Between Twickenham and Teddington, in the southwest corner of London just a stone's skip down the Thames from Eel Pie Island and a dingy cradle of British rock called the Chisnall Club, grammar school mates David Cousins and Tony Hooper came of age in the mostly horizontal urban area known as Strawberry Hill. And in the shadow of Hill House—famed correspondent Horace Walpole’s stately Gothic Revival villa—Cousins and Hooper saw light in both American bluegrass and the sound of skiffle sultan and British folkie Lonnie Donegan. Just across the river, in Kingston on Thames, London native Sandy Denny was feeling her way onto that same burgeoning folk circuit. “I met Sandy Denny at the Troubadour in Earl’s Court in late 1966,” Strawbs vocalist, guitarist, and banjoist David Cousins said. “I dropped in late one night to hear an angel singing. Sandy was sitting on a stool, wearing a white dress, a straw hat, and playing a Gibson Hummingbird guitar. When she came off stage, I introduced myself and asked if she fancied joining a group. ‘Who are you?’ she said. ‘Strawbs,’ I replied. ‘OK,’ she said. I went to the pay phone and called Tony Hooper to tell him we had a girl singer.”
Following a BBC World Service session in February 1967, the group was booked across the North Sea for a fortnight, with an option to record what would be their only album. spent days in a makeshift studio set up on the theatrical stage of Vanløse Bio, breaking down the Tandberg three-track reel-to-reel in time for the movie theater’s evening screenings before heading off to their nightly gig. In all, a dozen original songs were set down, including Denny’s recently completed “Who Knows Where The Time Goes.” From the moment Sandy Denny hesitantly delivered her original “Across the purple sky...” lyric, the song took wing toward canonization. But the world would wait another two years before hearing it, on Fairport Convention’s 1969 masterpiece Unhalfbricking. Only after four more subsequent years did the Copenhagen recordings come to light.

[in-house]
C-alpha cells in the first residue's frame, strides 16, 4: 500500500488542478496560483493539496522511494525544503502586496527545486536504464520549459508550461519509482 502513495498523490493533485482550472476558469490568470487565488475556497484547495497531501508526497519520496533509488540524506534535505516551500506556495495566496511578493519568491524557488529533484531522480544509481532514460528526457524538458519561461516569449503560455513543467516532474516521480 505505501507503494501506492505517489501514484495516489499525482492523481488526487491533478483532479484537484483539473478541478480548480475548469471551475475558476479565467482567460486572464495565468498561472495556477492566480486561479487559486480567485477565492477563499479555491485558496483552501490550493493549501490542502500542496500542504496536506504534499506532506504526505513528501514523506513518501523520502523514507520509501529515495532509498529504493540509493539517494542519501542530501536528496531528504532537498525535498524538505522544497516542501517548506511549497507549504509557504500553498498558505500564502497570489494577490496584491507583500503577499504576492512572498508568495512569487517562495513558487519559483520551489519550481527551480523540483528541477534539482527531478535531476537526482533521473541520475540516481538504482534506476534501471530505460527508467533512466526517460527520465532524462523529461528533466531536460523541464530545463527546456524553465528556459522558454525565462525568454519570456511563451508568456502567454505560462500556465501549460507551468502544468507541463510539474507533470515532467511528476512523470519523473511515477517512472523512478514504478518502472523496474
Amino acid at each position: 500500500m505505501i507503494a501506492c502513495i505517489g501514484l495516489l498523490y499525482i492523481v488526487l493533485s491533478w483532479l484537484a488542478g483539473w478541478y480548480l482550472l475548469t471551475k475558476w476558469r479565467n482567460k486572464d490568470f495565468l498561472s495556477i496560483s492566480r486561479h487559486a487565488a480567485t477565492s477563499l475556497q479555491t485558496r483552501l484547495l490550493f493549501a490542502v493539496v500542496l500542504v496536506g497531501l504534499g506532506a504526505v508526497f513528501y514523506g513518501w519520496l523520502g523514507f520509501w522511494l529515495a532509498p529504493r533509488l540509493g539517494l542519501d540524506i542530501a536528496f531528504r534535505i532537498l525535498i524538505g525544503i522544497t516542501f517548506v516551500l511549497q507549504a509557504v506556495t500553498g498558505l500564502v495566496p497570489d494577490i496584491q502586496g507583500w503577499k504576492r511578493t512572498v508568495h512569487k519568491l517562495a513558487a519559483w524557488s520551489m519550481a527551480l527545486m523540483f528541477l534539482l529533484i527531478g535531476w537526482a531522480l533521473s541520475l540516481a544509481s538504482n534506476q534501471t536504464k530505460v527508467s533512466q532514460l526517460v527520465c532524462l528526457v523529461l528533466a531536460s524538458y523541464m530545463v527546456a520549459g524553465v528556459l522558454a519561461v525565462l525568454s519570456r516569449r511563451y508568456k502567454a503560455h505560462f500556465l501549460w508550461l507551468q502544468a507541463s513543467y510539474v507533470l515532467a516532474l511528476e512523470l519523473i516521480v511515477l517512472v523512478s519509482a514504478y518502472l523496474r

The quartet returned to London in August 1967 and parted ways shortly thereafter. “During the summer of ’67, I got to know Sandy,” future producer Joe Boyd recalled. “She felt that she’d gotten as far as she could go doing the circuit of folk clubs, and she liked the idea of being in a group, but she wasn’t sure that the Strawbs were the right outfit for her.” Cousins put in overtime trying to hitch the Tivoli tapes to a UK label, and got bites from Polydor and Phil Solomon’s Dublin-based Major Minor, but disagreements amongst Sandy and the Strawbs caused the project to rot.